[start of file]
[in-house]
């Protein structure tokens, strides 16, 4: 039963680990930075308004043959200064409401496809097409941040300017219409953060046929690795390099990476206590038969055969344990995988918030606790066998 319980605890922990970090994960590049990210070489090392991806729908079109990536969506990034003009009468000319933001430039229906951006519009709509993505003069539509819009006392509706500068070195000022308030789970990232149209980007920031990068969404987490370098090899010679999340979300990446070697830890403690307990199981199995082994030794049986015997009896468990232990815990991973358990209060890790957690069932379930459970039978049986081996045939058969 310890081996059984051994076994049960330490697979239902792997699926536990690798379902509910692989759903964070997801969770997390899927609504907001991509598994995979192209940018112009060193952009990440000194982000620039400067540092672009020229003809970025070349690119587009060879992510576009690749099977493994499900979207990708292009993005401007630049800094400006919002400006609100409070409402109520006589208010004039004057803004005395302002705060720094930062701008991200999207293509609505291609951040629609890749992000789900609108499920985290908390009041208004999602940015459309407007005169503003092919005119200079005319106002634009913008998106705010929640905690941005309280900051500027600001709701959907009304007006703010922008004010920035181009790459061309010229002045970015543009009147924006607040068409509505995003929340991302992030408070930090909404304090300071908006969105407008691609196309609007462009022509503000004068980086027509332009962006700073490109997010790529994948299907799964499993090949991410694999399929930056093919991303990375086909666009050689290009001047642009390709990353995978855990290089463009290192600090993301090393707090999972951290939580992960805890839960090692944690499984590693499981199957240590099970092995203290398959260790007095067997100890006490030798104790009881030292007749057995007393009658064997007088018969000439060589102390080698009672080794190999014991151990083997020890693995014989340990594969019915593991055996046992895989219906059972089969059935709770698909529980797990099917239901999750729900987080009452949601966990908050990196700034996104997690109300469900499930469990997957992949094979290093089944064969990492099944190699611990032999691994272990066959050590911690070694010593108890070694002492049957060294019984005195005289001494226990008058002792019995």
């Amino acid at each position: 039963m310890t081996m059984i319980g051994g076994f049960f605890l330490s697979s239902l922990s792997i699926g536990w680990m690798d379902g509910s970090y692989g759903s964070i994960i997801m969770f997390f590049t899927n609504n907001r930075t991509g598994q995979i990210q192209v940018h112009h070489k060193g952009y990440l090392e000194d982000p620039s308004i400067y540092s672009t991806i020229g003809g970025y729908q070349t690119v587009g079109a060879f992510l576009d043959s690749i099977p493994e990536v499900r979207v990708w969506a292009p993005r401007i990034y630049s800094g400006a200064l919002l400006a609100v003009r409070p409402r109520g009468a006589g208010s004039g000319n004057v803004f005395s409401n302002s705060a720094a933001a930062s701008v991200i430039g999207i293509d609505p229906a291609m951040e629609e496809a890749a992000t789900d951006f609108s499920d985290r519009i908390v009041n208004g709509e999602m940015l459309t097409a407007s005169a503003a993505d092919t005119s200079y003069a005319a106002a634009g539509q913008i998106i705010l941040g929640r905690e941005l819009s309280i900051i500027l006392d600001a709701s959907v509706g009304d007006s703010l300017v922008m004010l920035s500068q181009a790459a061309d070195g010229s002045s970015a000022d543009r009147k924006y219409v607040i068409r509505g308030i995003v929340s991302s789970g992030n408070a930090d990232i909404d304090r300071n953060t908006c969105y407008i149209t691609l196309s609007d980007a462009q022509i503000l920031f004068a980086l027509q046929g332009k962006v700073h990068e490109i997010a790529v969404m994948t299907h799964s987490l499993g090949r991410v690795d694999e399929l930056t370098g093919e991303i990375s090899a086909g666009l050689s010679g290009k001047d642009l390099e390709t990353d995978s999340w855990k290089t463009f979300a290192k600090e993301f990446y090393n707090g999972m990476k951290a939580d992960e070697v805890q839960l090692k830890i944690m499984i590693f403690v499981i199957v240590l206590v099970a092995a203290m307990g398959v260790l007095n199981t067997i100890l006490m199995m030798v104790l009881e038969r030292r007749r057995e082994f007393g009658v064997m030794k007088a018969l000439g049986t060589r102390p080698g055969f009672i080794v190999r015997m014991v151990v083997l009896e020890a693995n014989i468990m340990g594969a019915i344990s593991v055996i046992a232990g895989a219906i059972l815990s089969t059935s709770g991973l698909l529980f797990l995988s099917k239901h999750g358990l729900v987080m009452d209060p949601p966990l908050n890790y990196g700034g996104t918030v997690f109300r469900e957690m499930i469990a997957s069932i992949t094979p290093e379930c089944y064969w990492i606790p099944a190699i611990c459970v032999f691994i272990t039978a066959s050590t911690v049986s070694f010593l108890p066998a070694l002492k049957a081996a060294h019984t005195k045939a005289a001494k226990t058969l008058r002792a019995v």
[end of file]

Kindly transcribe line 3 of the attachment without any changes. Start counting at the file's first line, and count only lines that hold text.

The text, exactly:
């Amino acid at each position: 039963m310890t081996m059984i319980g051994g076994f049960f605890l330490s697979s239902l922990s792997i699926g536990w680990m690798d379902g509910s970090y692989g759903s964070i994960i997801m969770f997390f590049t899927n609504n907001r930075t991509g598994q995979i990210q192209v940018h112009h070489k060193g952009y990440l090392e000194d982000p620039s308004i400067y540092s672009t991806i020229g003809g970025y729908q070349t690119v587009g079109a060879f992510l576009d043959s690749i099977p493994e990536v499900r979207v990708w969506a292009p993005r401007i990034y630049s800094g400006a200064l919002l400006a609100v003009r409070p409402r109520g009468a006589g208010s004039g000319n004057v803004f005395s409401n302002s705060a720094a933001a930062s701008v991200i430039g999207i293509d609505p229906a291609m951040e629609e496809a890749a992000t789900d951006f609108s499920d985290r519009i908390v009041n208004g709509e999602m940015l459309t097409a407007s005169a503003a993505d092919t005119s200079y003069a005319a106002a634009g539509q913008i998106i705010l941040g929640r905690e941005l819009s309280i900051i500027l006392d600001a709701s959907v509706g009304d007006s703010l300017v922008m004010l920035s500068q181009a790459a061309d070195g010229s002045s970015a000022d543009r009147k924006y219409v607040i068409r509505g308030i995003v929340s991302s789970g992030n408070a930090d990232i909404d304090r300071n953060t908006c969105y407008i149209t691609l196309s609007d980007a462009q022509i503000l920031f004068a980086l027509q046929g332009k962006v700073h990068e490109i997010a790529v969404m994948t299907h799964s987490l499993g090949r991410v690795d694999e399929l930056t370098g093919e991303i990375s090899a086909g666009l050689s010679g290009k001047d642009l390099e390709t990353d995978s999340w855990k290089t463009f979300a290192k600090e993301f990446y090393n707090g999972m990476k951290a939580d992960e070697v805890q839960l090692k830890i944690m499984i590693f403690v499981i199957v240590l206590v099970a092995a203290m307990g398959v260790l007095n199981t067997i100890l006490m199995m030798v104790l009881e038969r030292r007749r057995e082994f007393g009658v064997m030794k007088a018969l000439g049986t060589r102390p080698g055969f009672i080794v190999r015997m014991v151990v083997l009896e020890a693995n014989i468990m340990g594969a019915i344990s593991v055996i046992a232990g895989a219906i059972l815990s089969t059935s709770g991973l698909l529980f797990l995988s099917k239901h999750g358990l729900v987080m009452d209060p949601p966990l908050n890790y990196g700034g996104t918030v997690f109300r469900e957690m499930i469990a997957s069932i992949t094979p290093e379930c089944y064969w990492i606790p099944a190699i611990c459970v032999f691994i272990t039978a066959s050590t911690v049986s070694f010593l108890p066998a070694l002492k049957a081996a060294h019984t005195k045939a005289a001494k226990t058969l008058r002792a019995v």